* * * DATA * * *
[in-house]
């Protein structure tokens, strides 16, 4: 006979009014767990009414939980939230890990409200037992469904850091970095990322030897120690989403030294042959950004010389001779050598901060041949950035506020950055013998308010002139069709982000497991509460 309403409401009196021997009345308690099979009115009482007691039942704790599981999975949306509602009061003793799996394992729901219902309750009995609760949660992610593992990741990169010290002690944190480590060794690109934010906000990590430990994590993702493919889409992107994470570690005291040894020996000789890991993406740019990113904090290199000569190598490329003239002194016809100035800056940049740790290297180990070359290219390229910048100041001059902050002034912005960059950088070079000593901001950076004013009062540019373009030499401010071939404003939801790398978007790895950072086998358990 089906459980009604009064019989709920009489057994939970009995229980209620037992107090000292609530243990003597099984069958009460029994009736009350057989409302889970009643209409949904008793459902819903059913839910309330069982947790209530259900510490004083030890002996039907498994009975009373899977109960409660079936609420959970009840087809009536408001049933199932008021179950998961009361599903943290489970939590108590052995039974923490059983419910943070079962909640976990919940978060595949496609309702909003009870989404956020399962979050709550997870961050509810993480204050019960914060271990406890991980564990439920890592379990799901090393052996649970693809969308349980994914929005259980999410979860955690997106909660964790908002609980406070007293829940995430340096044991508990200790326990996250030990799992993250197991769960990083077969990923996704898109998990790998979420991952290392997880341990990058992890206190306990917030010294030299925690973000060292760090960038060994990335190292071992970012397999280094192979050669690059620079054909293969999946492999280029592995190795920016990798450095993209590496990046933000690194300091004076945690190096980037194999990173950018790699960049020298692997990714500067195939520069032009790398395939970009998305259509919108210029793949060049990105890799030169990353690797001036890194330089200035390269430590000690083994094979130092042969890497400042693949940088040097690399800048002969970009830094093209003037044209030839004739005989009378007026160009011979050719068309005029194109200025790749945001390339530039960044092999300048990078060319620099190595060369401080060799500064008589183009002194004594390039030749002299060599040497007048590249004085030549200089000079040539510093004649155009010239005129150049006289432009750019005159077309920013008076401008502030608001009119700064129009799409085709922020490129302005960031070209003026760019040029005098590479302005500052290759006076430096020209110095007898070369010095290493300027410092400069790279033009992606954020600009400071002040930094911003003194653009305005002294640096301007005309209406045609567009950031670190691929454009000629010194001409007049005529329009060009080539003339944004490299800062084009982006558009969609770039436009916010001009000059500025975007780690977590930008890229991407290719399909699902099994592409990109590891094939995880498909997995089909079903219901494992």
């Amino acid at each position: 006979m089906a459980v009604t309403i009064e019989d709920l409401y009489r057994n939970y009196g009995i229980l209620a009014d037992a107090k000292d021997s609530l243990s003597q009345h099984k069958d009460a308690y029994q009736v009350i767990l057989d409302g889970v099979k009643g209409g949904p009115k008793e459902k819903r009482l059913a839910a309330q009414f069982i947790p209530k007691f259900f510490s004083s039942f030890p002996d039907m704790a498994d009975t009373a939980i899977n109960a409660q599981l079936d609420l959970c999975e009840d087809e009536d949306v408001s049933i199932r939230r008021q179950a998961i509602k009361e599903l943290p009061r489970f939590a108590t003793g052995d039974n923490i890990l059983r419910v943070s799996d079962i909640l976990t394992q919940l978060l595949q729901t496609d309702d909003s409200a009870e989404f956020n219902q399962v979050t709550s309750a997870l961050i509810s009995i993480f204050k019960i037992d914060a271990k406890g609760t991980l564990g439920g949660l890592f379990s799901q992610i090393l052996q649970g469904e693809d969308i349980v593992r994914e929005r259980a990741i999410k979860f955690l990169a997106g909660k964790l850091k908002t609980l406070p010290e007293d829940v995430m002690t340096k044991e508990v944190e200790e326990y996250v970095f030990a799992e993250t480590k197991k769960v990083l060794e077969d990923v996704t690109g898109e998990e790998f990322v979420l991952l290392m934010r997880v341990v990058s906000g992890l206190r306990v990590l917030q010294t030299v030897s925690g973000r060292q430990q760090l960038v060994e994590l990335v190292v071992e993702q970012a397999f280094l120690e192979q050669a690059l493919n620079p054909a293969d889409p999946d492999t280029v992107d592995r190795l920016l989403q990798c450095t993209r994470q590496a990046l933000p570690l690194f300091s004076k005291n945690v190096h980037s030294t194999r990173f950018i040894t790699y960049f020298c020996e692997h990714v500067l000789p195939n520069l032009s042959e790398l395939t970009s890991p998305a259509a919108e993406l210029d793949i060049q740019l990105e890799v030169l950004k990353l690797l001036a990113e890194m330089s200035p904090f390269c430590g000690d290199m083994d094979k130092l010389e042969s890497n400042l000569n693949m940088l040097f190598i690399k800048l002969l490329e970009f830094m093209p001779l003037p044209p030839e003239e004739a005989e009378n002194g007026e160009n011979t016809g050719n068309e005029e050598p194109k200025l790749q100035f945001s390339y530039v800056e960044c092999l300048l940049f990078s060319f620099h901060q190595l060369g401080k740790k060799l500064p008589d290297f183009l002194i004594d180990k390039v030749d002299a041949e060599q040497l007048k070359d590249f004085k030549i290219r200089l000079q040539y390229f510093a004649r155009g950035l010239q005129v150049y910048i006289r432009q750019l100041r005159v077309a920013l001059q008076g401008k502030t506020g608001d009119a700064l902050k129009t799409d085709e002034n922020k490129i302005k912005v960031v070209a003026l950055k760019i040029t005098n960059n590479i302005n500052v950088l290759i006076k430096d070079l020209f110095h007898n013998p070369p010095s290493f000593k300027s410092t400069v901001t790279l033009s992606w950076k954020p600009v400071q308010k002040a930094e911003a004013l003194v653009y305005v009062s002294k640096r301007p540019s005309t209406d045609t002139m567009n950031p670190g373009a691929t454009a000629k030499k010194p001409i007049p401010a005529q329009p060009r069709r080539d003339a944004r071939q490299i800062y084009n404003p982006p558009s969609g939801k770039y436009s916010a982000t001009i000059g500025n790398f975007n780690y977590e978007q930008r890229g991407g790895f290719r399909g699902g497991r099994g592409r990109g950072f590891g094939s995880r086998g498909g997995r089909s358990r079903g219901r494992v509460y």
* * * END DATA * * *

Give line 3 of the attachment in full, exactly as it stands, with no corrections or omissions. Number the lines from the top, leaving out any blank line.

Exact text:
């Amino acid at each position: 006979m089906a459980v009604t309403i009064e019989d709920l409401y009489r057994n939970y009196g009995i229980l209620a009014d037992a107090k000292d021997s609530l243990s003597q009345h099984k069958d009460a308690y029994q009736v009350i767990l057989d409302g889970v099979k009643g209409g949904p009115k008793e459902k819903r009482l059913a839910a309330q009414f069982i947790p209530k007691f259900f510490s004083s039942f030890p002996d039907m704790a498994d009975t009373a939980i899977n109960a409660q599981l079936d609420l959970c999975e009840d087809e009536d949306v408001s049933i199932r939230r008021q179950a998961i509602k009361e599903l943290p009061r489970f939590a108590t003793g052995d039974n923490i890990l059983r419910v943070s799996d079962i909640l976990t394992q919940l978060l595949q729901t496609d309702d909003s409200a009870e989404f956020n219902q399962v979050t709550s309750a997870l961050i509810s009995i993480f204050k019960i037992d914060a271990k406890g609760t991980l564990g439920g949660l890592f379990s799901q992610i090393l052996q649970g469904e693809d969308i349980v593992r994914e929005r259980a990741i999410k979860f955690l990169a997106g909660k964790l850091k908002t609980l406070p010290e007293d829940v995430m002690t340096k044991e508990v944190e200790e326990y996250v970095f030990a799992e993250t480590k197991k769960v990083l060794e077969d990923v996704t690109g898109e998990e790998f990322v979420l991952l290392m934010r997880v341990v990058s906000g992890l206190r306990v990590l917030q010294t030299v030897s925690g973000r060292q430990q760090l960038v060994e994590l990335v190292v071992e993702q970012a397999f280094l120690e192979q050669a690059l493919n620079p054909a293969d889409p999946d492999t280029v992107d592995r190795l920016l989403q990798c450095t993209r994470q590496a990046l933000p570690l690194f300091s004076k005291n945690v190096h980037s030294t194999r990173f950018i040894t790699y960049f020298c020996e692997h990714v500067l000789p195939n520069l032009s042959e790398l395939t970009s890991p998305a259509a919108e993406l210029d793949i060049q740019l990105e890799v030169l950004k990353l690797l001036a990113e890194m330089s200035p904090f390269c430590g000690d290199m083994d094979k130092l010389e042969s890497n400042l000569n693949m940088l040097f190598i690399k800048l002969l490329e970009f830094m093209p001779l003037p044209p030839e003239e004739a005989e009378n002194g007026e160009n011979t016809g050719n068309e005029e050598p194109k200025l790749q100035f945001s390339y530039v800056e960044c092999l300048l940049f990078s060319f620099h901060q190595l060369g401080k740790k060799l500064p008589d290297f183009l002194i004594d180990k390039v030749d002299a041949e060599q040497l007048k070359d590249f004085k030549i290219r200089l000079q040539y390229f510093a004649r155009g950035l010239q005129v150049y910048i006289r432009q750019l100041r005159v077309a920013l001059q008076g401008k502030t506020g608001d009119a700064l902050k129009t799409d085709e002034n922020k490129i302005k912005v960031v070209a003026l950055k760019i040029t005098n960059n590479i302005n500052v950088l290759i006076k430096d070079l020209f110095h007898n013998p070369p010095s290493f000593k300027s410092t400069v901001t790279l033009s992606w950076k954020p600009v400071q308010k002040a930094e911003a004013l003194v653009y305005v009062s002294k640096r301007p540019s005309t209406d045609t002139m567009n950031p670190g373009a691929t454009a000629k030499k010194p001409i007049p401010a005529q329009p060009r069709r080539d003339a944004r071939q490299i800062y084009n404003p982006p558009s969609g939801k770039y436009s916010a982000t001009i000059g500025n790398f975007n780690y977590e978007q930008r890229g991407g790895f290719r399909g699902g497991r099994g592409r990109g950072f590891g094939s995880r086998g498909g997995r089909s358990r079903g219901r494992v509460y």